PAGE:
By Anita Hanjaab
The never ending saga of former funeral director and financial expert Stephen Kezmarsky continued on Tuesday as Uniontown district attorney Snitch Cower requested that Judge Jeeves Mescaline reconsider the 4 to 8 year prison vacation he graciously awarded Kezmarsky last week. In comparison, the average bank robber receives a 10-30 year felony sentence.
Kezmarsky was accused of stealing over $555,000 from 114 elderly victims over the last 12 years by preselling funerals and then spending the money on anything but the actual funerals. The average bank robber only makes about $4,300.
The supposed reason for the judge giving Kezmarsky such a lenient sentence was because Kezmarsky claimed to have already paid back $160,000 towards restitution for the victims including a check for $50,000. Plot twist, that checked bounced the day of his sentencing.
To make matters funnier Kezmarsky claimed to have not used the money to lead an extravagant lifestyle (because stealing outrageous amounts of money is more okay if you spend it frugally). While the prosecution claimed Kezmarsky used the money on booze and plane tickets, Kezmarsky claimed to have mostly used the money to sponsor little league teams and parade floats.
But it was recently uncovered that none of Kasmarsky’s children had ever taken a student loan, and that they all drove “nice” cars during the 12 years that Kezmarsky was swindling the elderly.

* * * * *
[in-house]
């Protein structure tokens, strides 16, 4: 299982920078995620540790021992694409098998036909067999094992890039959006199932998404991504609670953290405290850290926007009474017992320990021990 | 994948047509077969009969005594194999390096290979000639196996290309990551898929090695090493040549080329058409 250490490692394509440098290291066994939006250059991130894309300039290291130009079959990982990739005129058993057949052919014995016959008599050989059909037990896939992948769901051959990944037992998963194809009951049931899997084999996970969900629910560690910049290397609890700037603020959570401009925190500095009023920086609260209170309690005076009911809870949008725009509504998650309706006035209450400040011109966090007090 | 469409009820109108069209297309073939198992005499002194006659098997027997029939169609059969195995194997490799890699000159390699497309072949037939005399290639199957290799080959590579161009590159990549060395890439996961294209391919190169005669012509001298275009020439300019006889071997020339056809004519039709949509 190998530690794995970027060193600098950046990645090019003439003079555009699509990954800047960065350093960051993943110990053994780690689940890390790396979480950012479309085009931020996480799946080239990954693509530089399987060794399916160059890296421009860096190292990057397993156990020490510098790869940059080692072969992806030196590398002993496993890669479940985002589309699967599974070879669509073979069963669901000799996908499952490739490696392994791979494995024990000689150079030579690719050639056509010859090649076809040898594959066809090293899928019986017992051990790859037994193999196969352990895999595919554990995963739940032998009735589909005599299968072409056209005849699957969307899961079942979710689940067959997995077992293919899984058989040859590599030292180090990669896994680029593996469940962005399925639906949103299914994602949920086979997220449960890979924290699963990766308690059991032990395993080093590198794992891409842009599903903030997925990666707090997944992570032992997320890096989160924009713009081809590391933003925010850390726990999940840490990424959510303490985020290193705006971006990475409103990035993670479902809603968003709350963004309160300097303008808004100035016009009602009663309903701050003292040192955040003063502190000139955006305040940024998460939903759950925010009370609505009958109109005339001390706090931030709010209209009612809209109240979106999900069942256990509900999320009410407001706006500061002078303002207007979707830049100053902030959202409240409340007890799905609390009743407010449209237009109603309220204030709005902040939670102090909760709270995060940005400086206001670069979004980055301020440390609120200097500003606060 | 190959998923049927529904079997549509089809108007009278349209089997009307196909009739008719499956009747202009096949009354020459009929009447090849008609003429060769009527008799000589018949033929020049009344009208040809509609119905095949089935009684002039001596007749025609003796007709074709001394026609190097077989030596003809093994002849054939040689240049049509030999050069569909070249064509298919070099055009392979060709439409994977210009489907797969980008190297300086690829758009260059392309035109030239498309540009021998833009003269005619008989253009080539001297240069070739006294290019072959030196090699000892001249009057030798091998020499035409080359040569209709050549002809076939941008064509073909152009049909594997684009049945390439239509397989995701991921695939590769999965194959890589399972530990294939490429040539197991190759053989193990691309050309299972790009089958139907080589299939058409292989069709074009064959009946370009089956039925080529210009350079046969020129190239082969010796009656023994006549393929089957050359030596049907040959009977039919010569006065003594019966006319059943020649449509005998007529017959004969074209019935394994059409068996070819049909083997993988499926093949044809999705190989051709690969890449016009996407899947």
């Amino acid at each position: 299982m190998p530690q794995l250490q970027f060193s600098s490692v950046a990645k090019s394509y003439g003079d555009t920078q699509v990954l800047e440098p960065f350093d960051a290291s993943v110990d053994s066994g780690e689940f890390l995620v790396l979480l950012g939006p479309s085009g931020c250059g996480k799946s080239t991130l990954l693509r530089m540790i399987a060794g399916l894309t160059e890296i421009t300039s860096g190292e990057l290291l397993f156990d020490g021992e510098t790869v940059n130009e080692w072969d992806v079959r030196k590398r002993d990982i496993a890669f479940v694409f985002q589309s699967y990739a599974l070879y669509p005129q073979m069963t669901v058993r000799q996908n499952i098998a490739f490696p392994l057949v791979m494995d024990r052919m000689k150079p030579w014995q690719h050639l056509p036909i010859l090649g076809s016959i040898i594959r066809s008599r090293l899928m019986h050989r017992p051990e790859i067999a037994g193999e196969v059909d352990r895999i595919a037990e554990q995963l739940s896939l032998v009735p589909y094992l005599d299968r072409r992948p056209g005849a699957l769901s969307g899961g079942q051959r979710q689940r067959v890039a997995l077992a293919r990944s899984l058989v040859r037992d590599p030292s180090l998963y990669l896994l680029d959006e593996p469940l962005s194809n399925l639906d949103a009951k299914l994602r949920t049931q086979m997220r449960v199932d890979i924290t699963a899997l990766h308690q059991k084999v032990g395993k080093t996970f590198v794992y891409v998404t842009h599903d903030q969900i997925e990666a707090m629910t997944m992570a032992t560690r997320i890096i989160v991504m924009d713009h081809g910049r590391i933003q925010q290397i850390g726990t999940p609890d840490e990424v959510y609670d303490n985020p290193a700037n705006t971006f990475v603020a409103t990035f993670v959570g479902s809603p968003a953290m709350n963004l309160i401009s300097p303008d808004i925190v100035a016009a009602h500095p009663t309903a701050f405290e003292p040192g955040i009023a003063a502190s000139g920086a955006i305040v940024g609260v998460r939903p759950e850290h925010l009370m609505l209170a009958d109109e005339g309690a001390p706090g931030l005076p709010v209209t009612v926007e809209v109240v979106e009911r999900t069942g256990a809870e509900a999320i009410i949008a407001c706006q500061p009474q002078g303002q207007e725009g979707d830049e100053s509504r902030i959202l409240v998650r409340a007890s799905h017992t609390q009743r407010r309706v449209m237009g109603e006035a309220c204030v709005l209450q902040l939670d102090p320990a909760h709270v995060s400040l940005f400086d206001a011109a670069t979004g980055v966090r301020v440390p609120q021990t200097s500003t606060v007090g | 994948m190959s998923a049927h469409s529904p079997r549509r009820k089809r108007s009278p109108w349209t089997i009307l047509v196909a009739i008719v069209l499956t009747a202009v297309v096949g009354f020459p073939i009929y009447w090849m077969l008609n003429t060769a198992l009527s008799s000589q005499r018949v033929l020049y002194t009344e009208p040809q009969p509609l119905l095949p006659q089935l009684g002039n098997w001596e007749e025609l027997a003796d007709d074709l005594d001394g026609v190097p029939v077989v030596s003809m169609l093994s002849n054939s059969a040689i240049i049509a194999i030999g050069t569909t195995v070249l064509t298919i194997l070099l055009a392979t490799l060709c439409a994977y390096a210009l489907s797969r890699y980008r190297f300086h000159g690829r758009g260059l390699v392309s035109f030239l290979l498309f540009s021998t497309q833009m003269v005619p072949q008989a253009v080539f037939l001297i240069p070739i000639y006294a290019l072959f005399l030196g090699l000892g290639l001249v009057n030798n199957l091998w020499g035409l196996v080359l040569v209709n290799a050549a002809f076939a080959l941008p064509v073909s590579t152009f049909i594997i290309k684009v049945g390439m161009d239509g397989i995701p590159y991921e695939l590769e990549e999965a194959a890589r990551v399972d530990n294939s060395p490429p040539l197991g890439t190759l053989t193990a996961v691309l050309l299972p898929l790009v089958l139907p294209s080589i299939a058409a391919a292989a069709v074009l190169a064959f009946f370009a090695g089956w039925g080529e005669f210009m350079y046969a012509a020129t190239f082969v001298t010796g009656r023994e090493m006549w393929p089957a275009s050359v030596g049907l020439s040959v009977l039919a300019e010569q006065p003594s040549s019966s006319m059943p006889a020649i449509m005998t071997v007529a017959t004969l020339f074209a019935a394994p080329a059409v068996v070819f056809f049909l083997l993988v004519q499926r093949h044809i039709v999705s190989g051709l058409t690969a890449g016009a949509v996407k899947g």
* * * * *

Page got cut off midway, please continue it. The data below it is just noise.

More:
Exactly how nice Kezmarsky’s children’s cars were is unknown, but it’s probably safe to assume the kiddos weren’t picking up extra shifts at Burger King to pay the insurance on their certified used Hyundai Sonatas.
And if you’re wondering about the money that Kezmarsky did successfully pay back, well that wasn’t his either. It appears that Fayettenam Times owes Kezmarsky’s friends and family an apology since it is now known that ALL of the money came from Kezmarsky’s in-laws and brother, bringing the amount of money he has actually paid back to his victims to approximately $0.00.
While some people might find this story reprehensible, a spokesman for Kezmarsky would once again like to congratulate him on a job well done.
“Not only did he steal over a half million dollars, but he was able to leverage that money to have his daughter marry into a family with real money who could afford to pay back the stolen money for him. People say Fayette County is poor, but Stephen found the only family that could throw down a hundred grand to help him out like it was pocket change,” said Kezmarsky’s spokesman.
Has the Stephen Kezmarsky story reached it’s final chapter? We tend to think not.